Still, Iowa’s secondary will be given a chance to rebound this week. Thorson has thrown almost as many interceptions (10) as he has touchdowns (11) and has struggled on 3rd down, producing a passer rating of only 113.51 during such plays. Additionally, Matt Hankins will make his long-awaited return to the secondary after missing the past five games to injury and suspension. Hankins was the number one corner back coming into the year for a reason, and while Moss has played admirably in his stead, the Hawkeye defense would be best served by Hankins usurping the freshman’s spot in the starting lineup this week. If Ferentz elects to stick with Moss and Brents in the starting lineup, defensive coordinator Phil Parker will need to devise a plan to help the young corner backs stymie the Wildcat passing attack to prevent a repeat of last week.
2. Can Iowa run the ball effectively?
The Iowa run game has failed to live up to pre-season expectations for the second year in a row. The Hawkeyes are averaging only 3.88 yards per carry and have yet to boast a 100 yard rusher in a single game. Ivory Kelly-Martin, who the coaching staff seems committed to as the starting running back, has been beset by injuries and has failed to match the performance of his fellow backs Mekhi Sargent and Toren Young.
Meanwhile, Northwestern’s run defense appears to be hitting its stride. The Wildcats limited Notre Dame’s explosive running back Dexter Williams to 2.9 yards per carry and were the only team this season to hold Wisconsin’s Jonathan Taylor under 100 yards. Stalwart defensive tackle Jordan Thompson is one of the most underrated defensive players in the conference and has done an excellent job dominating the attention of interior offensive linemen and opening space for linebackers Blake Gallagher and Paddy Fisher to swarm to the running back.
The Wildcats have been somewhat susceptible to long runs this season, but the Hawkeyes are hardly a team built to capitalize on that weakness. The Hawkeyes have mustered only five runs of 20+ yards, which ranks 123rd among 130 FBS teams. While the Hawkeye coaches have been committed to the committee approach at running back, this week would be an ideal time for one of those backs to finally submit a breakout performance.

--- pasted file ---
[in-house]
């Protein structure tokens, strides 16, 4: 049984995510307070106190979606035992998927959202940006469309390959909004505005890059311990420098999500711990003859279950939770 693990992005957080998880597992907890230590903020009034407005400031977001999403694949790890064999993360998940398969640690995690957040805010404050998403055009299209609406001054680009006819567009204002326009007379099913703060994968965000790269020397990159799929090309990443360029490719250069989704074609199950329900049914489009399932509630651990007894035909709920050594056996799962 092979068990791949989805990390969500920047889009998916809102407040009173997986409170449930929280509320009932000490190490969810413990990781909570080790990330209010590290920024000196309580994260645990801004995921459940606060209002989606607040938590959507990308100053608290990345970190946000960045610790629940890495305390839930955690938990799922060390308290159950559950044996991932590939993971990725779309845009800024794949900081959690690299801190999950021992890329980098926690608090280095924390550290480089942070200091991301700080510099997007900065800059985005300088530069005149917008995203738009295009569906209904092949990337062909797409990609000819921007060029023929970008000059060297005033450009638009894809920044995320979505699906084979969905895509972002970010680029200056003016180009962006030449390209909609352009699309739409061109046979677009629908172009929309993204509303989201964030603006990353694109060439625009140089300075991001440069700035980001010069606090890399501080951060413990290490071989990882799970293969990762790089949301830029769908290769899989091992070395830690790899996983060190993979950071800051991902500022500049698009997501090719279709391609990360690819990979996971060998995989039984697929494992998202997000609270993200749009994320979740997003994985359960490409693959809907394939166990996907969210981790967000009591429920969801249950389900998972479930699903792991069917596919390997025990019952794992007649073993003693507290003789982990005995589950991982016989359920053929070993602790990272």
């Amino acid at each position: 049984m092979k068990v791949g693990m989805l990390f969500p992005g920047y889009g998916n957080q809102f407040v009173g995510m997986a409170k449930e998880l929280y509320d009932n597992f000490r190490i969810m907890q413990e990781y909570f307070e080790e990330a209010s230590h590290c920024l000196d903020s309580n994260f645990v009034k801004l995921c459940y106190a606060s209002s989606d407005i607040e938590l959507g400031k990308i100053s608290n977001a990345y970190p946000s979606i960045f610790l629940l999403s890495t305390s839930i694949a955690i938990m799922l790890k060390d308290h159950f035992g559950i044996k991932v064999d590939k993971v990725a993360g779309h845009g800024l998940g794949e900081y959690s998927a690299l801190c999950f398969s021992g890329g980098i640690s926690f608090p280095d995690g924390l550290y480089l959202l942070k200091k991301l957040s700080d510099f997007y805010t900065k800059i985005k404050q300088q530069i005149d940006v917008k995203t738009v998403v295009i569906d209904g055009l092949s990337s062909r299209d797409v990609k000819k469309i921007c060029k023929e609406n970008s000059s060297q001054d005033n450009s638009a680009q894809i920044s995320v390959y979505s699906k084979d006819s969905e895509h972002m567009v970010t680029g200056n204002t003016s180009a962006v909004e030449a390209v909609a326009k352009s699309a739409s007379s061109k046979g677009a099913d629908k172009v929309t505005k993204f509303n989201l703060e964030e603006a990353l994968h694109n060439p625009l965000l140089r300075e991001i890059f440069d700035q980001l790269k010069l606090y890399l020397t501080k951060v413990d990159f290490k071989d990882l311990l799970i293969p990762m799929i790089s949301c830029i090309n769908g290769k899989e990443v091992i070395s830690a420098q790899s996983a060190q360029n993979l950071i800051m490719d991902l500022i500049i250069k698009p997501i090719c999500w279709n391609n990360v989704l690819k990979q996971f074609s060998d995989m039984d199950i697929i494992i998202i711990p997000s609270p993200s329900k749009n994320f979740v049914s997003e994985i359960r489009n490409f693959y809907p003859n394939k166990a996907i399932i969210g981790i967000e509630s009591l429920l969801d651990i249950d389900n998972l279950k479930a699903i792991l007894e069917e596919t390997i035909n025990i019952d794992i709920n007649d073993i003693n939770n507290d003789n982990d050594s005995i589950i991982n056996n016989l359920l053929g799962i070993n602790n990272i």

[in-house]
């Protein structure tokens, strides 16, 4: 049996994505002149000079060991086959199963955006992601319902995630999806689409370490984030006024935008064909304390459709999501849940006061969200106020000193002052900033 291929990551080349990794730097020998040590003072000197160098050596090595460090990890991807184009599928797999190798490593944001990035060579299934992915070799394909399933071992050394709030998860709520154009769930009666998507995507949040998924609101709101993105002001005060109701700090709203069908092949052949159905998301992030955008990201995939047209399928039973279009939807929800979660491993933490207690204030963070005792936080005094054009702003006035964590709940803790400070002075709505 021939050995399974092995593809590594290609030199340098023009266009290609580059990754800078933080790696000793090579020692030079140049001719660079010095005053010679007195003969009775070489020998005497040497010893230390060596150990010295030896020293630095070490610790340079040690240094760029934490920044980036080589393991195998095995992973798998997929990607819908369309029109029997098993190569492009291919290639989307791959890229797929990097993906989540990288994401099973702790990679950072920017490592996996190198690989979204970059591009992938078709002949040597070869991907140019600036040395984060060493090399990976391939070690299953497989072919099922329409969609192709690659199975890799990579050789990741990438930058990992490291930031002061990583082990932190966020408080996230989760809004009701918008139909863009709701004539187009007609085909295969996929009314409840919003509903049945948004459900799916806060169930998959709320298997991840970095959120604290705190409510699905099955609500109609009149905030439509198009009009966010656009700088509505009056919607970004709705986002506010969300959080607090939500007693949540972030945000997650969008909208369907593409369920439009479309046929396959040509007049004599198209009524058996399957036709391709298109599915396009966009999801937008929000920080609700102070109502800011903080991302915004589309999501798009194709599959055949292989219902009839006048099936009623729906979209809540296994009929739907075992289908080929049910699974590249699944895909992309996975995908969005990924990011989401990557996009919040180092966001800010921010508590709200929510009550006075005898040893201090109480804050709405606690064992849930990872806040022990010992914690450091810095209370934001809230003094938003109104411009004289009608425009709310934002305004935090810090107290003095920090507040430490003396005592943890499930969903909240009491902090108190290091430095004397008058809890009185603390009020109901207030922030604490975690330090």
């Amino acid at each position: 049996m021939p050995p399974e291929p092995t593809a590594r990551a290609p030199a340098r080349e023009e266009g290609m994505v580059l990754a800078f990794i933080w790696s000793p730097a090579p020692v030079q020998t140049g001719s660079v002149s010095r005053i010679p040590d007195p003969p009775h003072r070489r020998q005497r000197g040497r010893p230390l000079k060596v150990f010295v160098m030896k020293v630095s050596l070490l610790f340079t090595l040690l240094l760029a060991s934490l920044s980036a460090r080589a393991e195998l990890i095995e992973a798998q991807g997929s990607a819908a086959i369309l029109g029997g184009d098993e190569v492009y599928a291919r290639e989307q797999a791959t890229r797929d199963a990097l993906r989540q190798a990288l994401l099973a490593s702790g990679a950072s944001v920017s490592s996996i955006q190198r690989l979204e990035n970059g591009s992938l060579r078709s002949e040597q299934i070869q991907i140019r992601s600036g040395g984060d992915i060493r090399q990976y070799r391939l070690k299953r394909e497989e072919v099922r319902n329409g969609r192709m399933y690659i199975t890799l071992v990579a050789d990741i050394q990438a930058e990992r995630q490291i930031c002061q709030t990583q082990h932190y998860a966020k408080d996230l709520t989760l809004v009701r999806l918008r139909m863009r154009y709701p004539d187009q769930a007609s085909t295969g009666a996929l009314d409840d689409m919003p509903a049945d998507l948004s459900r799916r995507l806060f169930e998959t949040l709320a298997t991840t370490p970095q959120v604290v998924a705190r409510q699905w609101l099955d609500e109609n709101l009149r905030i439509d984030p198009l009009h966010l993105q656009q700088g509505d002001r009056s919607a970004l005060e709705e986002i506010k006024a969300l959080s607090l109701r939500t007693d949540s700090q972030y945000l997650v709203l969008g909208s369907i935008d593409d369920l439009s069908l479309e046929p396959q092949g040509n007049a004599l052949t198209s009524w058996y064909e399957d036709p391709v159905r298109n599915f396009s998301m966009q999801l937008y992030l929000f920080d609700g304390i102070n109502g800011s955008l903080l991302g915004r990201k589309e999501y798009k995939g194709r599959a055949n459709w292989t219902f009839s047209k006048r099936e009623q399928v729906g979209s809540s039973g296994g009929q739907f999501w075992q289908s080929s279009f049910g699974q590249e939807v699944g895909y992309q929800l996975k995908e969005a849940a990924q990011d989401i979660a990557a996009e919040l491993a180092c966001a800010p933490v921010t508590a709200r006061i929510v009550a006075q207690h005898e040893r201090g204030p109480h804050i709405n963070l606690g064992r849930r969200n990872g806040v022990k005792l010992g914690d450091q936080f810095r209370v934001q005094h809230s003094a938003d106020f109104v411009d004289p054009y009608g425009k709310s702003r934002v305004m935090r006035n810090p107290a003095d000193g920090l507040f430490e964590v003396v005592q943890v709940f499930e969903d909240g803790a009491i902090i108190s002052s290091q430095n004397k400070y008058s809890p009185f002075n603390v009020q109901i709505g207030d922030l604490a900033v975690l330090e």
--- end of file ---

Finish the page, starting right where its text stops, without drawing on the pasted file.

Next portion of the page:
3. Can Iowa’s pass rush re-establish dominance?
One of the most surprising elements of Purdue’s offensive explosion against the Hawkeyes was the inability of the defensive line to make a significant impact on the game. While the Iowa line has been dominant for most of the season, the Boilermakers limited the Hawkeyes to only one sack and gave David Blough a fairly clean pocket for most of the game. Purdue heavily utilized pre-snap motions and fake jet sweeps which prevented Iowa’s pass rushers from selling out and rushing the quarterback, and it would not be surprising to see Northwestern employ similar tactics this Saturday.
Still, Iowa should be able to find more success rushing the passer this week than last. Northwestern has allowed 24 sacks this season, and Clayton Thorson’s diminished mobility will prevent him from escaping pressure or beating Iowa with his legs as effectively as he has in seasons past. Northwestern’s struggles running the football should allow the Hawkeyes to sell out against that pass far more frequently, and an effective pass rush may be the best way to protect Iowa’s young corners from suffering another poor day in coverage against Northwestern’s talented receivers.
Iowa is unlikely to make it to Indianapolis this year, but they still have a lot to play for, and nearly any Iowa fan would have been excited by the prospect of a ten win season in August. How Iowa responds to adversity at home against Northwestern will say a lot about what the Hawkeyes can accomplish during the remainder of this season.